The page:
Congressman Joe Courtney joined State Rep. Anthony Nolan, Mayor Michael Passero and others to celebrate the groundbreaking for the site of a new 28 mixed-income apartment building in New London.
New London ― A ceremony Tuesday marked the groundbreaking for the site of a new 28 unit mixed-income apartment building praised by many of the speakers as setting the precedent for future equitable housing.
Julie Savin, CEO and president of Eastern Connecticut Housing Opportunities, Inc., said the $11.7 million building at 433 Bayonet St. is the first of a two-phased rental development that will ultimately provide 64 units.
The 28 units will consist of one, two, and three-bedroom apartments. Nine will be leased at market-rate rents while the rest is a mix of varying rents based on income. Six units will be set aside for individuals with intellectual disabilities and autism.
ECHO is a nonprofit housing development organization serving the eastern Connecticut region since 1989. Savin said what sets it apart is that it provides “housing that is affordable to many” instead of what is commonly described as “affordable housing.”
She described low-income housing initiatives as “a part of this country’s past.”
“Regardless of how much money you make, you should have choice and housing that is affordable to you,” Savin said. “While the upper income brackets obviously naturally have housing choice, we choose to focus our attention on housing which the market does not naturally provide.”
The ceremony Tuesday warranted a visit from private investors as well local and state community leaders including U.S. Congressman Joe Courtney, state Rep. Anthony Nolan, Mayor Michael Passero and Connecticut Department of Housing Commissioner Seila Mosquera-Bruno.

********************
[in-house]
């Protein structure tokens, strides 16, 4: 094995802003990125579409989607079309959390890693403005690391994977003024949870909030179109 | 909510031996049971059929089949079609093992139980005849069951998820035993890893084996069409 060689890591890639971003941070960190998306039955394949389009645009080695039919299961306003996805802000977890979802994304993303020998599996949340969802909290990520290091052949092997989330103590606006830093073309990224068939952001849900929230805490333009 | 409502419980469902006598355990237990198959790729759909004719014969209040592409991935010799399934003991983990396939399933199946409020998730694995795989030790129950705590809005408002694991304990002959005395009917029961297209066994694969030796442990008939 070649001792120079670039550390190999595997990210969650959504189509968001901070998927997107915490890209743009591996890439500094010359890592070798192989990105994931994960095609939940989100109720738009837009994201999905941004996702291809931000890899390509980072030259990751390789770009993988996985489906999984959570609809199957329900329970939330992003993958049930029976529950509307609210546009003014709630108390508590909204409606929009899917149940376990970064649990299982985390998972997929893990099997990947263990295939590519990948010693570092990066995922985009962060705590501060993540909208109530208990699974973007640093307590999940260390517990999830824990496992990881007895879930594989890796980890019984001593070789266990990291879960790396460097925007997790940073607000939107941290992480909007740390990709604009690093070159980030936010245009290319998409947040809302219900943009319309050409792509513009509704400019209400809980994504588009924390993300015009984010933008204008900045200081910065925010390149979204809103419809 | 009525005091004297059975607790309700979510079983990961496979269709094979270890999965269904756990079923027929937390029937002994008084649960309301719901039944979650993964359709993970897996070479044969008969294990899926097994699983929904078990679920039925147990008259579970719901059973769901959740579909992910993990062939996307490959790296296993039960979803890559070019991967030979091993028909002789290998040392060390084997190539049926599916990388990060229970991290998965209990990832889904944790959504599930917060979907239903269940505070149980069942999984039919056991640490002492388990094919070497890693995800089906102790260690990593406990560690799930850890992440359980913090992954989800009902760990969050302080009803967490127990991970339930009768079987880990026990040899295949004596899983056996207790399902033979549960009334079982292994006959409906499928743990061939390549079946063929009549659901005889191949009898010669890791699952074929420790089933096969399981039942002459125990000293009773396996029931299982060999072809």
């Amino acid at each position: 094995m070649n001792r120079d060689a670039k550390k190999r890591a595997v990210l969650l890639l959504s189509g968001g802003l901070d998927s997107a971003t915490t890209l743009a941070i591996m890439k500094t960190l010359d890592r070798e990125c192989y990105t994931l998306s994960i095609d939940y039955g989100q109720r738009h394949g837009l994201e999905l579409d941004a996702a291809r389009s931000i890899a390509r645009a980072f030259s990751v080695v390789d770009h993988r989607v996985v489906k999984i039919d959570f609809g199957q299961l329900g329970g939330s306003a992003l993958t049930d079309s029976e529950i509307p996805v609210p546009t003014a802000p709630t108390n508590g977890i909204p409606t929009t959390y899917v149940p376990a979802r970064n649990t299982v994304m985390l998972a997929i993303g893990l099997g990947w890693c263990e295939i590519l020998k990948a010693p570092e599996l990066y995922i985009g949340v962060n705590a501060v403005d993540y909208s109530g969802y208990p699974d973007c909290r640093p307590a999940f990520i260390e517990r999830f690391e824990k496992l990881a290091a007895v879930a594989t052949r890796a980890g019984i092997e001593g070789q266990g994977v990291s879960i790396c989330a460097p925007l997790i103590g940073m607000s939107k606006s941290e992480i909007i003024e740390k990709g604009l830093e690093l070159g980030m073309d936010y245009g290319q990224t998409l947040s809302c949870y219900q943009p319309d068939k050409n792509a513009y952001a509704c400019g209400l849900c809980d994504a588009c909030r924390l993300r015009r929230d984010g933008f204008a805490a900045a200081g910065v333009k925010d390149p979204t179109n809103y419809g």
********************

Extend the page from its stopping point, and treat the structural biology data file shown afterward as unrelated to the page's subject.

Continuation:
Courtney said it is important to make sure to have a healthy mix of people to make local economies grow.
Passero said it was never guaranteed to be here today and referenced how a similar “great project” at Edgerton, the former elementary school on Coleman Street, never made it to the finish line. He said he loved the tag line, “housing affordable for all.”
Mosquera-Bruno said there are 7,500 housing units in different stages of construction across the state amounting to about $600 million in state resources and leveraging $3.3 billion in private investors.
She said this particular development has more than $4 million in low-income tax credits and $1.6 million that DOH administered from the federal Department of Urban Development’s Housing Trust Fund program.
The incentives work by helping developers make up for providing cheaper rents. Developers sell tax credits to investors who benefit from a reduction in tax liability.The Housing Trust Fund program provides grants to states to produce and preserve affordable housing for extremely low- and very low-income households.
Alanna C. Kabel, HUD’s community planning and development director in Hartford, said this development is the first to received funds from the Housing Trust Fund program in New London.
The development’s multiple partners include the Connecticut Housing Finance Authority, DOH, National Developmental Council, Liberty Bank, Federal Home Loan Bank of Boston and Capital for Change.
Savin said it took four years to get to this point.
“The hardest part is the financing phase,” she said, adding it takes years to collect funding for a development like this compared to market rate developments.
The 28 units of the first phase are expected to be completed in September 2023. The 36 units of the second phase are expected to commence in 2024.